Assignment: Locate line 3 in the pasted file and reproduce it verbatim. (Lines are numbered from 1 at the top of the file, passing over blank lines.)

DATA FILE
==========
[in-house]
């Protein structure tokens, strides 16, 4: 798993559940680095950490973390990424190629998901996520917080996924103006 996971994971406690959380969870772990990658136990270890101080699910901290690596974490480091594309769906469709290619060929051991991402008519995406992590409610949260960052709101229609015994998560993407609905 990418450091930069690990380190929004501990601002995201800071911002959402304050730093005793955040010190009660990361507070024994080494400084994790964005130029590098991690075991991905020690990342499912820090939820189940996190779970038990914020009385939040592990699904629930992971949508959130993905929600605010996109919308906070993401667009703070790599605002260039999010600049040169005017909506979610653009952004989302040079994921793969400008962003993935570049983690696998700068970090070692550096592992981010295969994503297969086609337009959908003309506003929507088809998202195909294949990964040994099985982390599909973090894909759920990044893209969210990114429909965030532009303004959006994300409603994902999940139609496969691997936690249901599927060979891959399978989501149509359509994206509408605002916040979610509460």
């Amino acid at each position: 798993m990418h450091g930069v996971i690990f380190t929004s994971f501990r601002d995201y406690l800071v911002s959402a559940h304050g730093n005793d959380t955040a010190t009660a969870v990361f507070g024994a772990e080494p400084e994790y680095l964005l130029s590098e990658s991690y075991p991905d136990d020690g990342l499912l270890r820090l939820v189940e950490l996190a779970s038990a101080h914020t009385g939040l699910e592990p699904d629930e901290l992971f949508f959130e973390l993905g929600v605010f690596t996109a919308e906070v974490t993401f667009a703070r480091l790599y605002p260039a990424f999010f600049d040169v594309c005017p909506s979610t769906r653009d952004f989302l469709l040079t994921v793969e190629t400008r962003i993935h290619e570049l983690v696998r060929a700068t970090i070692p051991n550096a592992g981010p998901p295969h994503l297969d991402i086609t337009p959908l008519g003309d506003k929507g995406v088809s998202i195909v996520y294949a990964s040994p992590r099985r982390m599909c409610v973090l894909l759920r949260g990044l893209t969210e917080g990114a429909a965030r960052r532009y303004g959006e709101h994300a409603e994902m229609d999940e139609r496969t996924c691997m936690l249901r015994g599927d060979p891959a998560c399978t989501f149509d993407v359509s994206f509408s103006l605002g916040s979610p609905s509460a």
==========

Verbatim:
């Amino acid at each position: 798993m990418h450091g930069v996971i690990f380190t929004s994971f501990r601002d995201y406690l800071v911002s959402a559940h304050g730093n005793d959380t955040a010190t009660a969870v990361f507070g024994a772990e080494p400084e994790y680095l964005l130029s590098e990658s991690y075991p991905d136990d020690g990342l499912l270890r820090l939820v189940e950490l996190a779970s038990a101080h914020t009385g939040l699910e592990p699904d629930e901290l992971f949508f959130e973390l993905g929600v605010f690596t996109a919308e906070v974490t993401f667009a703070r480091l790599y605002p260039a990424f999010f600049d040169v594309c005017p909506s979610t769906r653009d952004f989302l469709l040079t994921v793969e190629t400008r962003i993935h290619e570049l983690v696998r060929a700068t970090i070692p051991n550096a592992g981010p998901p295969h994503l297969d991402i086609t337009p959908l008519g003309d506003k929507g995406v088809s998202i195909v996520y294949a990964s040994p992590r099985r982390m599909c409610v973090l894909l759920r949260g990044l893209t969210e917080g990114a429909a965030r960052r532009y303004g959006e709101h994300a409603e994902m229609d999940e139609r496969t996924c691997m936690l249901r015994g599927d060979p891959a998560c399978t989501f149509d993407v359509s994206f509408s103006l605002g916040s979610p609905s509460a």